• Rent seeking and cronyism generate the type of inequality in incomes and wealth which is both unfair and harmful to growth.

14. In addition, there is a substantial body of literature on the economic cost of inefficient or corrupt courts.2 That literature shows the negative impact of judicial inefficiency and corruption on firm size, labor market outcomes, incentives to invest, access to credit, and the depth of financial markets. These findings suggest that corruption and inefficiency in Albania’s courts are at the root of some key characteristics of the Albanian economy, such as the disproportionate number of small companies and shallow financial markets.

C. An Agenda for Reforming the Judiciary and Strengthening Albania’s Anti-Corruption Framework

15. The Albanian authorities have recently taken some bold and comprehensive steps to address the issue of corruption and inefficiency in the judiciary and the related elite impunity. After 18 months of contentious negotiations, in July 2016 Albania’s parliament passed unanimously a package of constitutional amendments which fundamentally restructures the country’s judiciary. Seven priority laws were passed soon thereafter, and 40 more laws and bylaws are in the process of being amended or overhauled, including the Code of Criminal Procedure. The entire reform package was developed in intensive cooperation with the European Commission for Democracy through Law (informally known as “the Venice Commission”), an advisory body of the Council of Europe composed of independent experts in the field of constitutional law.

16. Perhaps the single most important component of the reform is the so-called “vetting law” passed by parliament in 2016. It provides for a re-evaluation of all judges every three years, with a focus on judges’ assets, backgrounds, competence, and integrity. An International Monitoring Operation, made up of senior judges and prosecutors from the EU and the US has been established to monitor the formation and functioning of the vetting bodies for the Albanian judiciary. The three vetting bodies were established in May 2017, at the conclusion of the political crisis which opened the way for the June 2017 general elections. The Independent Qualification Commission will operate for five years, while the Ad-Hoc Chamber of Appeals will operate for nine years. The two public commissioners will represent the public in the re-evaluation process. The actual vetting of judges and prosecutors is expected to start by end-2017.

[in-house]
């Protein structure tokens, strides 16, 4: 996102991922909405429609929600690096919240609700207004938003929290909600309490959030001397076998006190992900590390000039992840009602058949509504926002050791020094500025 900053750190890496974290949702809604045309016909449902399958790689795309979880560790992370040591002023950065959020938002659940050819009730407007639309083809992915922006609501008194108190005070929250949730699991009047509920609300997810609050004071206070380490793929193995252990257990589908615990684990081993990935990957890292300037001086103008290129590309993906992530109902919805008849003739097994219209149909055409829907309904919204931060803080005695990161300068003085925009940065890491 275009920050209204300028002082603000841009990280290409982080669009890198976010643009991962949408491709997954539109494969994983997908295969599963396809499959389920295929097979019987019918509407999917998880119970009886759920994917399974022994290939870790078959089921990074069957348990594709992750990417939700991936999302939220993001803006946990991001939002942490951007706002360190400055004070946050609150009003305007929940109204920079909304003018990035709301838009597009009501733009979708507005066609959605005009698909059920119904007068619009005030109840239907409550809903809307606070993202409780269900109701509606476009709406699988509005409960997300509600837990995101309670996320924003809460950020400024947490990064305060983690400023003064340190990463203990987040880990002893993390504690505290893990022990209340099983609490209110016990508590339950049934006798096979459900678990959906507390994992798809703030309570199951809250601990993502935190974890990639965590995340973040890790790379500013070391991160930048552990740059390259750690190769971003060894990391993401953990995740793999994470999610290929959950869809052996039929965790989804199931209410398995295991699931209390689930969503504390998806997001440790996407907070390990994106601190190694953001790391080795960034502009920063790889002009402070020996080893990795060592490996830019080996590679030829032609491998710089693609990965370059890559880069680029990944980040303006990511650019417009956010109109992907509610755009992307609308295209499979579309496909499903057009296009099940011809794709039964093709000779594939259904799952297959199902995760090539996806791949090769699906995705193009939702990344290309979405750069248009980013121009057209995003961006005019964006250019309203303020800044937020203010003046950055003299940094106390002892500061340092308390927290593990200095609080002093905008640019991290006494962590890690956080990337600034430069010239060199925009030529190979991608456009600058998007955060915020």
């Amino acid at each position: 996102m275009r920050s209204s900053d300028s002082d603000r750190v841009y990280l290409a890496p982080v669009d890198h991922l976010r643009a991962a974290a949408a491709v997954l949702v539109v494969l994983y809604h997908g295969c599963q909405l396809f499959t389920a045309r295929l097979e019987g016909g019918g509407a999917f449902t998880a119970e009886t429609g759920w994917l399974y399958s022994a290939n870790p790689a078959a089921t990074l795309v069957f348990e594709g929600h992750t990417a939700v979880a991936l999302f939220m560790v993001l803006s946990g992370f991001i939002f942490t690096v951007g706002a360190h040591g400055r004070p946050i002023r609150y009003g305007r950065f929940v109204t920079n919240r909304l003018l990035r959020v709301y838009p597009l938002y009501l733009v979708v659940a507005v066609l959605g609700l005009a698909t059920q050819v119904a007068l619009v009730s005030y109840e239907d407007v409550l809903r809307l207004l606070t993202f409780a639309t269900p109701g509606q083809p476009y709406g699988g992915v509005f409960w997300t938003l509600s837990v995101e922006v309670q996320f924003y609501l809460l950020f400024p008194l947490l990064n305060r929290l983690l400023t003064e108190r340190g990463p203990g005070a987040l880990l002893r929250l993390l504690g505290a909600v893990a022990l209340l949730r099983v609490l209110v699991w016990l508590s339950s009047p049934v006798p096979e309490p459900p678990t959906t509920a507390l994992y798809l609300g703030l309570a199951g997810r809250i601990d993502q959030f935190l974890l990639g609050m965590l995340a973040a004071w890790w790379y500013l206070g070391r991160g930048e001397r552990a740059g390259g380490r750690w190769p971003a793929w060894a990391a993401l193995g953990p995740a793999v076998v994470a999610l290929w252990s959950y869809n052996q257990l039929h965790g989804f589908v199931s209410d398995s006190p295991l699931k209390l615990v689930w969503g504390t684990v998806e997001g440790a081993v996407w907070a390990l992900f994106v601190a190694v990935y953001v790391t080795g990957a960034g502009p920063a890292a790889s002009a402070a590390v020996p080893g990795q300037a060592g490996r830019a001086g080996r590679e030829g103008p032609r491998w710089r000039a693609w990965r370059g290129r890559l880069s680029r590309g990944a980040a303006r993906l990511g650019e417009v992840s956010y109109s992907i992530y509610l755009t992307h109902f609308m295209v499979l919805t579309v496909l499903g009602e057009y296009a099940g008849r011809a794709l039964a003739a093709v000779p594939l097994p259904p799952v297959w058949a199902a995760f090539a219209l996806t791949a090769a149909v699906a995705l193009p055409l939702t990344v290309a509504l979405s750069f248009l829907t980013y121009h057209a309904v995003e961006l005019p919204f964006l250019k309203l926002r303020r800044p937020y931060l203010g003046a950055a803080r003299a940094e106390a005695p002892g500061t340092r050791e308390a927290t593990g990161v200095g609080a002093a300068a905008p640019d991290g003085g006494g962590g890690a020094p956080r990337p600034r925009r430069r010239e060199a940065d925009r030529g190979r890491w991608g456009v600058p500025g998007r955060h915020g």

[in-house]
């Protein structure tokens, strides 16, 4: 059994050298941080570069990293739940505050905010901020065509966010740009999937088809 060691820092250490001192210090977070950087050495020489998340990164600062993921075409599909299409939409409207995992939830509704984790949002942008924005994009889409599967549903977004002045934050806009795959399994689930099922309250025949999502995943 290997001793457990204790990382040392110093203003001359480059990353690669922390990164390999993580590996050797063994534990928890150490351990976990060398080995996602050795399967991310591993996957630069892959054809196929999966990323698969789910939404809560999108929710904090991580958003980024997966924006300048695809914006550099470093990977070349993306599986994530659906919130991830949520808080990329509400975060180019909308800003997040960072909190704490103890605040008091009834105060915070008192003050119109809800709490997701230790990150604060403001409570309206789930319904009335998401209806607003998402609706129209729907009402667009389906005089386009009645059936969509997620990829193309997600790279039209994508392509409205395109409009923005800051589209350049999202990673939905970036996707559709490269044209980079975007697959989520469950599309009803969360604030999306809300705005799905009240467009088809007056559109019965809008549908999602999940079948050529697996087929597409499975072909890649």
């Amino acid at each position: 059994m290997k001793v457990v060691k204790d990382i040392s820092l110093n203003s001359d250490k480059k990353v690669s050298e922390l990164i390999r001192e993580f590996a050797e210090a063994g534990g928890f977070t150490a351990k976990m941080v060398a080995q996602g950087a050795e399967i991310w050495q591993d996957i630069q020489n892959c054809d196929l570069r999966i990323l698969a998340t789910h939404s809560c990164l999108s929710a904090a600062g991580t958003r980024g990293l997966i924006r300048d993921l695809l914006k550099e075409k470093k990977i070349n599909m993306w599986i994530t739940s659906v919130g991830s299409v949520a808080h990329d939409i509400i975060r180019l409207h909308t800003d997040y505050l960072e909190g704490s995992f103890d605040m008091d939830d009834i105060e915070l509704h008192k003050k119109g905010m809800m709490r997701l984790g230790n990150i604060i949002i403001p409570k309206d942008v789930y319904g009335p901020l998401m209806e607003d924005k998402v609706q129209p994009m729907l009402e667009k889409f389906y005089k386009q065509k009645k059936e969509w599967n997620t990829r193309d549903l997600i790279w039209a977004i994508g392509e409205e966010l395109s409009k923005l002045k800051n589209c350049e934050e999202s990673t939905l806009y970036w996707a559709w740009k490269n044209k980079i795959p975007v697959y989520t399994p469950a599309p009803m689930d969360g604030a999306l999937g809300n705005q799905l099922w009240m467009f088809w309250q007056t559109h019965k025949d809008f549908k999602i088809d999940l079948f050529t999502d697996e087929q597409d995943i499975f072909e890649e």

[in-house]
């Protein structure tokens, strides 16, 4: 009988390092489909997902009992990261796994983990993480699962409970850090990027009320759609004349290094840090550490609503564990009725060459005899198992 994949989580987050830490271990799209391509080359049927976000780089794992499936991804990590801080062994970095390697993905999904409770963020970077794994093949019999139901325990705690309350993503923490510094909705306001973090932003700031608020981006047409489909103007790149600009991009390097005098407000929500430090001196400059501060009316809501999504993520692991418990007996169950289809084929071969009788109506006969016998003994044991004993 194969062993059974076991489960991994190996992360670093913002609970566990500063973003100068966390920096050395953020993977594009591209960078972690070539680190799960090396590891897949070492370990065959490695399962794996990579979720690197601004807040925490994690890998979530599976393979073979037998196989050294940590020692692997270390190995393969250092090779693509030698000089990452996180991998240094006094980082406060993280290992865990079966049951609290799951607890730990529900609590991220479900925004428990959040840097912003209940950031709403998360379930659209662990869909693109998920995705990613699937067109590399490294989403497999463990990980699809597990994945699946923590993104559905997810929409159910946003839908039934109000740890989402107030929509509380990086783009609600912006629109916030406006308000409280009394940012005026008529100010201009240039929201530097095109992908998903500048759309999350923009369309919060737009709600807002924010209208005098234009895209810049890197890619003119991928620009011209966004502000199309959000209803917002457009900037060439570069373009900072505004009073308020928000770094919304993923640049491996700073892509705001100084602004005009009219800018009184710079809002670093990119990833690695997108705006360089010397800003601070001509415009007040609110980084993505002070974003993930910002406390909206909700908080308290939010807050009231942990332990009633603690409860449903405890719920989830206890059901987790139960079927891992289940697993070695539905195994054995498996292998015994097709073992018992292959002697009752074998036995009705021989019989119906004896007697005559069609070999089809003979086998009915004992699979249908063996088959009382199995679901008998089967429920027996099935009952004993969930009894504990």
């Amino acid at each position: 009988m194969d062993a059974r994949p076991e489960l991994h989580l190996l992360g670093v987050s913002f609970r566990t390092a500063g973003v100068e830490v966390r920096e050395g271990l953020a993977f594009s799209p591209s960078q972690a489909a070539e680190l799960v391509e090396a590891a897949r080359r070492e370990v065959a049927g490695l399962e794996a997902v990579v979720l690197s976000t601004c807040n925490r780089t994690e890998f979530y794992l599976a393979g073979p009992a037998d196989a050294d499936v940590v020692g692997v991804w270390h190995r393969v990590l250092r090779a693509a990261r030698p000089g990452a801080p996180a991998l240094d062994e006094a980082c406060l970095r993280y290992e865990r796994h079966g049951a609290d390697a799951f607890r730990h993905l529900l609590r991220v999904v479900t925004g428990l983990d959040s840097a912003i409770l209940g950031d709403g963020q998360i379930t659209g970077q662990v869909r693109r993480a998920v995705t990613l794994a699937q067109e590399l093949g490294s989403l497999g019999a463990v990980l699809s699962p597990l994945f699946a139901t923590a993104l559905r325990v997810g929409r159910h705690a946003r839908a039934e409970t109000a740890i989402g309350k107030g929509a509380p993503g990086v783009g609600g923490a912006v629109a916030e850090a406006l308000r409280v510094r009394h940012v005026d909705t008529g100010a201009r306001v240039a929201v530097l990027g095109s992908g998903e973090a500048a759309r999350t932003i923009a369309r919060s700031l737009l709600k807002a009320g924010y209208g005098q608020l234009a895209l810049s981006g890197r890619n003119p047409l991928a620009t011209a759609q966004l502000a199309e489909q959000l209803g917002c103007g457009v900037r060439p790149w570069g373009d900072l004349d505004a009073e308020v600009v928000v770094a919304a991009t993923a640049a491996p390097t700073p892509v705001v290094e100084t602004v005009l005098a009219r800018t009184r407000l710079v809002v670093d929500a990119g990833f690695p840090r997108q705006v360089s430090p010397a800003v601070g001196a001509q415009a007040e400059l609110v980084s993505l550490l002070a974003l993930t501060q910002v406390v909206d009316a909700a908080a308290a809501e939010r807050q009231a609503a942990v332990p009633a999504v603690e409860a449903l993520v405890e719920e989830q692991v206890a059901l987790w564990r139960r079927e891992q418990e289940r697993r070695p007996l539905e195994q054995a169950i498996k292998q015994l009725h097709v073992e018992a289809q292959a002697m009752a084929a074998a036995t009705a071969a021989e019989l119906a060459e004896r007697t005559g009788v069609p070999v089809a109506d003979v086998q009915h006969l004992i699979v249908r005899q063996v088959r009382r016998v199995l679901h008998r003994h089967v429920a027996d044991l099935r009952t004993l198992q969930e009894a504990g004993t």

17. Another priority law (the so-called “SPAK law”) established specialized institutions to fight corruption and organized crime. The law establishes a National Bureau of Investigations which is modeled after the FBI in the US, with safeguards aimed at ensuring institutional independence. It also provides for special prosecutors and judges, which will be subject to asset reviews and background checks both before and after their appointment. There should be institutional safeguards in place to ensure that the Special Prosecutions Office will be independent from the General Prosecutor. Finally, criminal cases against high state official will be transferred from the High Court to the new bodies.

18. The reform package aims to overhaul the governing bodies of Albania’s judiciary. The High Council of Justice is being replaced by the High Judicial Council (HJC), a self-governing body which will be in charge of the recruitment, appointment, evaluation, promotion, transfer, dismissal, and imposition of disciplinary sanctions for all judges. The HJC will enjoy more independence both because Albania’s president will no longer be a member and because five of its eleven members will come from the general public and will be elected by parliament with a 60 percent supermajority (the other six will be judges nominated by their peers). The HJC will be chaired by one of the members of the public. In addition, the minister of justice will no longer be a regular member of the HJC, but will attend some of its meetings, as needed.

19. Similarly, a new High Prosecutorial Council (HPC) will manage the careers of prosecutors. It will be independent from the Office of the General Prosecutor and will consists of six prosecutors nominated by their peers and five lay members elected by a parliamentary supermajority. The HPC will nominate the General Prosecutor and parliament will confirm the nomination by a 60 percent majority.

20. A Justice Appointments Council will vet the competence and integrity of nominees to the Constitutional Court and the position of High Justice Inspector. A High Justice Inspectorate will verify complaints against judges and prosecutors, and will replace the minister of justice in initiating disciplinary proceedings. A new territorial distribution of courts and judges should reduce backlogs. Finally, the backlog of cases at the High Court will be reduced by narrowing its scope. It will become a cassation court, with members nominated by the HJC and appointed by the president, whose job will be to provide legal interpretation and unify case law rulings.